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  • CHECK ENGINE LIGHTS

    Posted by sutton32-aol-com on January 5, 2011 at 3:36 pm

    Question to all,

    How do you explain to customers the process of diagnosing a check engine light. Simple ones no problem, I am looking for what procedure is best for a complicated process. For instance;

    2005 Ford Explorer, Customer concern, light on difficult starting. Found code po420. Ran concern and code on Identifix, first hit. Check for proper operating temp, this vehicle only reaching 150 degrees. Explained this to customer, recommended t-stat and gasket to start. Then clear and reset, perform drive cycle and monitors did not run. Explained to customer in detail that there could be an underlying problem. They picked up vehicle only to return [pissed off].I have several hours trying to determine issue, with no prevail, still need time. The customer pulls vehicle from me to go dealer? I had to return the original diagnostic charge, what is everybodys policy on diagnostics?

    sdhager replied 11 years, 5 months ago 8 Members · 11 Replies
  • 11 Replies
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  • gcauto

    Member
    January 7, 2011 at 7:32 pm

    Our policy is to get authorization for up to 2 hours of diagnostic time up front. We explain to the customer this gives us a starting point, they know we will not exceed the 2 hour time limit without calling them with an update. If we use the full 2 hours of time and still need additional, we will call at that time. However, if we don’t use the full 2 hours, we bill the customer only the amount of diagnostic time used plus parts and labor the correct the problem. We always explain to a customer that with a check engine light, if you replace 1 part it may not always fix the entire problem, there could be underlying issues that may require further diagnostic time. I always note this on the customer RO also. This seems to have worked for us over the past year or so.

  • Patrick McElroy

    Member
    January 9, 2011 at 2:26 am

    Hi Chip,

    There are a couple of customers out there that just won’t, or just can’t understand the best of explanations concerning their vehicle. I have dropped the word DIAGNOSIS from my shop jobs on the invoice to now read TESTING. For example, we explain to customers that we need time to perform TESTS to gather information that will lead us to a recommeded repair. The invoice only shows the “tests” along with fees that were performed to gather the information for the repair. The medical field never says they are performing “diagnostics”, they run tests and come up with a diagnosis based on those tests.

    I’ll bet the majority of your customers will give you the proper time necessary to fix their vehicle. Don’t let the occational “oddball” get you down. Accept them for who they are and just keep smiling.

  • Tom Ham

    Member
    January 9, 2011 at 1:15 pm

    Read Pat’s reply again…well said.

    Too often, we focus on the occasional complainer. Just smile and do your best with them.

    If you are getting this often, then figure out why you are attracting a lot of them, or why your approach is not working well. It has to be confident and demonstrate polite authority.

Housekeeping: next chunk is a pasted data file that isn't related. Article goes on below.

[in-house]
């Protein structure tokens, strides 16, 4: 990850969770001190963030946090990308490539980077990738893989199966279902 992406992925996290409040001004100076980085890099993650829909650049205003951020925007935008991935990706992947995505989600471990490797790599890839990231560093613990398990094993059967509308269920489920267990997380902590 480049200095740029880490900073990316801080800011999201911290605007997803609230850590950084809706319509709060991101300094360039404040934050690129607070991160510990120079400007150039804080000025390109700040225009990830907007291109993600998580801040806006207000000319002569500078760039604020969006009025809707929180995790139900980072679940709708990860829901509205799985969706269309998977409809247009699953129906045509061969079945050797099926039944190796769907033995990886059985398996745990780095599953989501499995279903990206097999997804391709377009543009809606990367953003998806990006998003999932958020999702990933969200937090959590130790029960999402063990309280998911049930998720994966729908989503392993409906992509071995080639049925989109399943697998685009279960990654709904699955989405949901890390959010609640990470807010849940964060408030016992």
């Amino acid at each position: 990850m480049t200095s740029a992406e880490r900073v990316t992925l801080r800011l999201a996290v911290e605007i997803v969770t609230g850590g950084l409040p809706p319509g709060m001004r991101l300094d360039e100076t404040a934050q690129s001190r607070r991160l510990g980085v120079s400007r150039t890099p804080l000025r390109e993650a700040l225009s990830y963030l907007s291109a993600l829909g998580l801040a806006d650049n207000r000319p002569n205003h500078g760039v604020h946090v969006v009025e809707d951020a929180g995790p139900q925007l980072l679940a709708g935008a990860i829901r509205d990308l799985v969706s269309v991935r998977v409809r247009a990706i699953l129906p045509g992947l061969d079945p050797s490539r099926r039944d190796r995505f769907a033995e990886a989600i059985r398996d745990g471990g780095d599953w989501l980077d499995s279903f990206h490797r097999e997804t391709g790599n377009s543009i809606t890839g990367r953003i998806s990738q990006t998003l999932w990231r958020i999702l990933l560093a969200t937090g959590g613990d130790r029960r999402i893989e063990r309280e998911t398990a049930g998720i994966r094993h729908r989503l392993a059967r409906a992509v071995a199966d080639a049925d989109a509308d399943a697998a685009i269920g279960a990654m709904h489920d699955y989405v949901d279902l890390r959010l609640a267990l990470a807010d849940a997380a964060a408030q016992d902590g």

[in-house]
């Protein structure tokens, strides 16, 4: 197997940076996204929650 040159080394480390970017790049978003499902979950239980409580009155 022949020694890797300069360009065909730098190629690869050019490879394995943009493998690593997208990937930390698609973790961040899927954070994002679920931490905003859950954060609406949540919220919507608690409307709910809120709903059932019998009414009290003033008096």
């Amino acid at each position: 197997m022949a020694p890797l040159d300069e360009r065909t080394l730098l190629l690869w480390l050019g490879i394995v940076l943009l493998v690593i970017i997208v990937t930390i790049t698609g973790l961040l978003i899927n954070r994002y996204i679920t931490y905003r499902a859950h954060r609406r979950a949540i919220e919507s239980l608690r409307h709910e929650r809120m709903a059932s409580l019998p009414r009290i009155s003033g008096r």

• sutton32-aol-com

    Member
    January 10, 2011 at 11:42 am

    Thanks to all that replied,

    I like the idea of using Tests instead of diagnostics. I will try to use this and see what happens.

    Tom interesting thought on attraction of customers, would like to hear more about this and what ways to find what customers we want to attract.

  • danrsauto

    Member
    January 11, 2011 at 11:40 pm

    We do bassically the same thing recieve up to two hours [ TESTING TIME ] also it is important always in suggesting the repair is to document [ AND RETEST SYSTEM / CODE CHECK ] after suggested repair this way your not locking yourself down to having them imply that that you stated it would fix entirely.

    Also provide them with the supporting documents of why you started thier. Identifix info / before and after spec’s of temp , if you can print out of your scanner provide before and after. 150 degree’s before – now 195 degree’s .

    Was a little confused why they came back , If they declined more testing time or did you delivered and still had same issue ?. We test all vehicles over nite if it is a cold start issue or job you should put a few miles on it we drive it home or a 20 mile road test. Time consuming but saves on comebacks – We pay a tech $5.00 per drive home plus they save fuel expense so it is a extra $10.00 a day for them . What does an unhappy client cost ?.

    We all have them few , but if your getting too many then you need to change verbiage or proceedures especially counter info to and from client. You would be suprised sometimes when you fire a client they become a better one. We explain not everyone is for us, we are not right for everyone and sometimes make suggestions of a shop that may fit thier needs better.

  • roebigd

    Member
    January 12, 2011 at 3:07 pm

    We also sell tests not diagnostics , We have a level 1,2,3 diagnostic

    procedure.

    We mostly sell the concept of testing to see what is working not what

    is wrong – Documenting what is working according to the tests

    performed keeps you from having to ever refund the charges.

    I have also worked in the medical field on an ambulance for 20 years

    and explain it to them in medical terms like they get at the Dr’s

    office which makes it easier for them to grasp the necessity of tests.

    This concept of verify what works allows you to move to the next level

    of testing which gets more and more involved as you move thru each

    level.

  • mbean

    Member
    January 13, 2011 at 12:49 pm

    > How do you explain to customers the process of diagnosing a check engine light. Simple ones no problem, I am looking for what procedure is best for a complicated process. For instance;

    Light on/difficult starting does not sound like a complicated problem!

    > 2005 Ford Explorer, Customer concern, light on difficult starting. Found code po420. Ran concern and code on Identifix, first hit. Check for proper operating temp, this vehicle only reaching 150 degrees. Explained this to customer, recommended t-stat and gasket to start.

    How did you explain a thermostat would correct his starting problem? I would look at a manual for code P0420 and understand it first.

    >Then clear and reset, perform drive cycle and monitors did not run.

    Why bother with a drive cycle?

    > Explained to customer in detail that there could be an underlying problem.

    What did you explain in detail- technical at customers level or you just guessed because…